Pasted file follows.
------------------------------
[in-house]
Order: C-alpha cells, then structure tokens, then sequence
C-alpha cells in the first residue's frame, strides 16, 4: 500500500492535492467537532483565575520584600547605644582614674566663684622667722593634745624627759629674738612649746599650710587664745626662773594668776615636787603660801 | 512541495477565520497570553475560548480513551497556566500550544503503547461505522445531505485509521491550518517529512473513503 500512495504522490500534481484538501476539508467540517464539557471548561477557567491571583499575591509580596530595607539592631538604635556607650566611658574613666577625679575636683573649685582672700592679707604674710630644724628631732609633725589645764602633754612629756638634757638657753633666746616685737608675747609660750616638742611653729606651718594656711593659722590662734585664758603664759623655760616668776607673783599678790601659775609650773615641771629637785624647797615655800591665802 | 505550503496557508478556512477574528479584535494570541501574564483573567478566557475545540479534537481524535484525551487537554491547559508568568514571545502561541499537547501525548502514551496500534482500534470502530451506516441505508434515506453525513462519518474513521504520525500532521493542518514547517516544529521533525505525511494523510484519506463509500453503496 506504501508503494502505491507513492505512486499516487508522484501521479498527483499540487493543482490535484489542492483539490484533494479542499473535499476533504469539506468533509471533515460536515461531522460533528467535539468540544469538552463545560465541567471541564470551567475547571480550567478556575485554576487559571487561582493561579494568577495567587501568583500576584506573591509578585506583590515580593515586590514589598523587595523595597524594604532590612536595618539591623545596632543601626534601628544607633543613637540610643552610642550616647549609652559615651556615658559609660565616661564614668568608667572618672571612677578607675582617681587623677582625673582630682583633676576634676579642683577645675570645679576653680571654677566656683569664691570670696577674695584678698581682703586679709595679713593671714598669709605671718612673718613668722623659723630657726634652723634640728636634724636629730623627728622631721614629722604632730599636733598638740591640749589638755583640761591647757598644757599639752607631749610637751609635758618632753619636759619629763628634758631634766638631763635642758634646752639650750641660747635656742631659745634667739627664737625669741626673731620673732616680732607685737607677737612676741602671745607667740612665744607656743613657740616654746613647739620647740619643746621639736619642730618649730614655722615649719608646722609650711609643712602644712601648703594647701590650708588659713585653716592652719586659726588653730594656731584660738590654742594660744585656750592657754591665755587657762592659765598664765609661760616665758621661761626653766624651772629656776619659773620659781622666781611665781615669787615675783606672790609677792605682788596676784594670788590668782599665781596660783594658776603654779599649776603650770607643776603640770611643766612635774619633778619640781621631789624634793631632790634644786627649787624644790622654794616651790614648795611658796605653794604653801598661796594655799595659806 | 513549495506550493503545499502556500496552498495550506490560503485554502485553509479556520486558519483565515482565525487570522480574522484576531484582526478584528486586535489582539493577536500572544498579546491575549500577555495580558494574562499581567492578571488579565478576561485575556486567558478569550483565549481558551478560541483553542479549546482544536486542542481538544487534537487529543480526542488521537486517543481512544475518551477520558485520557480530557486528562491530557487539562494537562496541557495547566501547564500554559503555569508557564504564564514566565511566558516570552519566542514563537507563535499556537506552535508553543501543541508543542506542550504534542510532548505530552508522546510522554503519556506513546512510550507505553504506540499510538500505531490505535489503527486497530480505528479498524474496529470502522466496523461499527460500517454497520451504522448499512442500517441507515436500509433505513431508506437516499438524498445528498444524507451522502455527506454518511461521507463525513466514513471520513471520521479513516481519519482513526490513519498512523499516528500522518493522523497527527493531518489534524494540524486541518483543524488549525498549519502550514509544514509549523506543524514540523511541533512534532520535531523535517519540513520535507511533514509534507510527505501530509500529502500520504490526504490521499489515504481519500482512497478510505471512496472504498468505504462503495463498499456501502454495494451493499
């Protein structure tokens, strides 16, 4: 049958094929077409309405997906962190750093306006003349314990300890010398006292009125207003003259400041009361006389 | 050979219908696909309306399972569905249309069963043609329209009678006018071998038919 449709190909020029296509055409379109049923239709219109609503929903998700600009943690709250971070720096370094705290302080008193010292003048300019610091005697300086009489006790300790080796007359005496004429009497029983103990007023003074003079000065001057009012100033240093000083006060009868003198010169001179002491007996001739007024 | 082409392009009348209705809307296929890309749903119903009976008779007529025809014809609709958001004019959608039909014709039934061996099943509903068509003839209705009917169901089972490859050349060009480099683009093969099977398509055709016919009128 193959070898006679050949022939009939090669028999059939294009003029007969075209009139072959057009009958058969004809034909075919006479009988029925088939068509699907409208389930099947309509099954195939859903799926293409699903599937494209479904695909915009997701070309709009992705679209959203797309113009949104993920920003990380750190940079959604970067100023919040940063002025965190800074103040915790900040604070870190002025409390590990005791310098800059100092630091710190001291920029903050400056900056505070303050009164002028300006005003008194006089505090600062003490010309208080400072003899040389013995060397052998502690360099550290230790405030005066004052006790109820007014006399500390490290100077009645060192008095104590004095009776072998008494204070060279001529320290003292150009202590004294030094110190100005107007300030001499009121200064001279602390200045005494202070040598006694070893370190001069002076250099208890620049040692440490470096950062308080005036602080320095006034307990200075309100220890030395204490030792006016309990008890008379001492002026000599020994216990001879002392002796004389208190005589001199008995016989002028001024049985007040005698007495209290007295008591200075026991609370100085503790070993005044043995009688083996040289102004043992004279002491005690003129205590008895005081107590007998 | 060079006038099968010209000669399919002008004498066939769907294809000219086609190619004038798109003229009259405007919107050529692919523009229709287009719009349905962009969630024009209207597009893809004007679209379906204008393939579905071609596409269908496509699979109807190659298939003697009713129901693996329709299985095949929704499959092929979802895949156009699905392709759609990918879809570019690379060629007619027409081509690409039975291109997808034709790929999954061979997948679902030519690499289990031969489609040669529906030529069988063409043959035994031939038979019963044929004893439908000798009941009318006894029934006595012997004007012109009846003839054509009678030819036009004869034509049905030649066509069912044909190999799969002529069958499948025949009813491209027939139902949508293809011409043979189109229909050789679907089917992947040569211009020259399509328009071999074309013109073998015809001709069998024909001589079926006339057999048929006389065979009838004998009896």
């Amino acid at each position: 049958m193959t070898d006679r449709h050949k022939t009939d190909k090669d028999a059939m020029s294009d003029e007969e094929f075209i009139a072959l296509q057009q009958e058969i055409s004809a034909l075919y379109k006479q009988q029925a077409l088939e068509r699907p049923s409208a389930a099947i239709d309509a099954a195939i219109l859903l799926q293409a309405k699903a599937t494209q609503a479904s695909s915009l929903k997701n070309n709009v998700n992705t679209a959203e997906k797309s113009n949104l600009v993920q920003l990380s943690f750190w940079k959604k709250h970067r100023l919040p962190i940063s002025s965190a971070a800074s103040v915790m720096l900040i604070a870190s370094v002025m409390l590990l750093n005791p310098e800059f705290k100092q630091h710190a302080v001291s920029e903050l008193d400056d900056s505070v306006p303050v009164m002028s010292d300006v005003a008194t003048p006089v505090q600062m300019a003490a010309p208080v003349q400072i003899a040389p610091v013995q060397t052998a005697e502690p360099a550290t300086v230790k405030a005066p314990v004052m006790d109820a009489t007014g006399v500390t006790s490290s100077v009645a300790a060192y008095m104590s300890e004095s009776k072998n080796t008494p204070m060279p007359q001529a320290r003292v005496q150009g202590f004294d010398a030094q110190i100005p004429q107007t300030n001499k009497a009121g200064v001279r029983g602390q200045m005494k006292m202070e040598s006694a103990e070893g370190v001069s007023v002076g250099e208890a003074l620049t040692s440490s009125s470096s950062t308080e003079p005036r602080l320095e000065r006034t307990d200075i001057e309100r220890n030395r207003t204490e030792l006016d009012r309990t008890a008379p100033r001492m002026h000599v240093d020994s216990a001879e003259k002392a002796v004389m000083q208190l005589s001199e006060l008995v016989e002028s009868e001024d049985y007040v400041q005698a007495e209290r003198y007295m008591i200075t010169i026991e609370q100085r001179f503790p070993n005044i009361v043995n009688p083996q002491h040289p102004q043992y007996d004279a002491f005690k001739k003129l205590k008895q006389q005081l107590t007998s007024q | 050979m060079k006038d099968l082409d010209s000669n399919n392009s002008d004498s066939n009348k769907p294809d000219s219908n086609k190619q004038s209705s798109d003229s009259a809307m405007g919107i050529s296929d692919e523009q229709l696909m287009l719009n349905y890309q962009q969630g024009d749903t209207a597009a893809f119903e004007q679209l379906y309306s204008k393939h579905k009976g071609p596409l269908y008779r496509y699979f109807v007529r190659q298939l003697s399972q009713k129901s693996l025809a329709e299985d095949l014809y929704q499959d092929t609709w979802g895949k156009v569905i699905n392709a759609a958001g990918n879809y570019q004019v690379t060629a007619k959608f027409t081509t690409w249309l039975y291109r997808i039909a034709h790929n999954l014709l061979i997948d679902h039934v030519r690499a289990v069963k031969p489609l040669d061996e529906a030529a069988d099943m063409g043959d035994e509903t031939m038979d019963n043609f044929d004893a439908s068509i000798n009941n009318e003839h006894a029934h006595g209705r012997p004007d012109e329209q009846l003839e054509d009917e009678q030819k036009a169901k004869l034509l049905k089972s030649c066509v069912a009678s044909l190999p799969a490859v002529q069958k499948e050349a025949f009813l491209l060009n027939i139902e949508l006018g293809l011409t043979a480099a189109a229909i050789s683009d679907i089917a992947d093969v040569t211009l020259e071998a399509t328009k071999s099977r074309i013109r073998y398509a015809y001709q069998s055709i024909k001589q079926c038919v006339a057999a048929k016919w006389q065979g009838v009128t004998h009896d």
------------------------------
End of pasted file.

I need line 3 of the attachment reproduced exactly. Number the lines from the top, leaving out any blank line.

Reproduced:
C-alpha cells in the first residue's frame, strides 16, 4: 500500500492535492467537532483565575520584600547605644582614674566663684622667722593634745624627759629674738612649746599650710587664745626662773594668776615636787603660801 | 512541495477565520497570553475560548480513551497556566500550544503503547461505522445531505485509521491550518517529512473513503 500512495504522490500534481484538501476539508467540517464539557471548561477557567491571583499575591509580596530595607539592631538604635556607650566611658574613666577625679575636683573649685582672700592679707604674710630644724628631732609633725589645764602633754612629756638634757638657753633666746616685737608675747609660750616638742611653729606651718594656711593659722590662734585664758603664759623655760616668776607673783599678790601659775609650773615641771629637785624647797615655800591665802 | 505550503496557508478556512477574528479584535494570541501574564483573567478566557475545540479534537481524535484525551487537554491547559508568568514571545502561541499537547501525548502514551496500534482500534470502530451506516441505508434515506453525513462519518474513521504520525500532521493542518514547517516544529521533525505525511494523510484519506463509500453503496 506504501508503494502505491507513492505512486499516487508522484501521479498527483499540487493543482490535484489542492483539490484533494479542499473535499476533504469539506468533509471533515460536515461531522460533528467535539468540544469538552463545560465541567471541564470551567475547571480550567478556575485554576487559571487561582493561579494568577495567587501568583500576584506573591509578585506583590515580593515586590514589598523587595523595597524594604532590612536595618539591623545596632543601626534601628544607633543613637540610643552610642550616647549609652559615651556615658559609660565616661564614668568608667572618672571612677578607675582617681587623677582625673582630682583633676576634676579642683577645675570645679576653680571654677566656683569664691570670696577674695584678698581682703586679709595679713593671714598669709605671718612673718613668722623659723630657726634652723634640728636634724636629730623627728622631721614629722604632730599636733598638740591640749589638755583640761591647757598644757599639752607631749610637751609635758618632753619636759619629763628634758631634766638631763635642758634646752639650750641660747635656742631659745634667739627664737625669741626673731620673732616680732607685737607677737612676741602671745607667740612665744607656743613657740616654746613647739620647740619643746621639736619642730618649730614655722615649719608646722609650711609643712602644712601648703594647701590650708588659713585653716592652719586659726588653730594656731584660738590654742594660744585656750592657754591665755587657762592659765598664765609661760616665758621661761626653766624651772629656776619659773620659781622666781611665781615669787615675783606672790609677792605682788596676784594670788590668782599665781596660783594658776603654779599649776603650770607643776603640770611643766612635774619633778619640781621631789624634793631632790634644786627649787624644790622654794616651790614648795611658796605653794604653801598661796594655799595659806 | 513549495506550493503545499502556500496552498495550506490560503485554502485553509479556520486558519483565515482565525487570522480574522484576531484582526478584528486586535489582539493577536500572544498579546491575549500577555495580558494574562499581567492578571488579565478576561485575556486567558478569550483565549481558551478560541483553542479549546482544536486542542481538544487534537487529543480526542488521537486517543481512544475518551477520558485520557480530557486528562491530557487539562494537562496541557495547566501547564500554559503555569508557564504564564514566565511566558516570552519566542514563537507563535499556537506552535508553543501543541508543542506542550504534542510532548505530552508522546510522554503519556506513546512510550507505553504506540499510538500505531490505535489503527486497530480505528479498524474496529470502522466496523461499527460500517454497520451504522448499512442500517441507515436500509433505513431508506437516499438524498445528498444524507451522502455527506454518511461521507463525513466514513471520513471520521479513516481519519482513526490513519498512523499516528500522518493522523497527527493531518489534524494540524486541518483543524488549525498549519502550514509544514509549523506543524514540523511541533512534532520535531523535517519540513520535507511533514509534507510527505501530509500529502500520504490526504490521499489515504481519500482512497478510505471512496472504498468505504462503495463498499456501502454495494451493499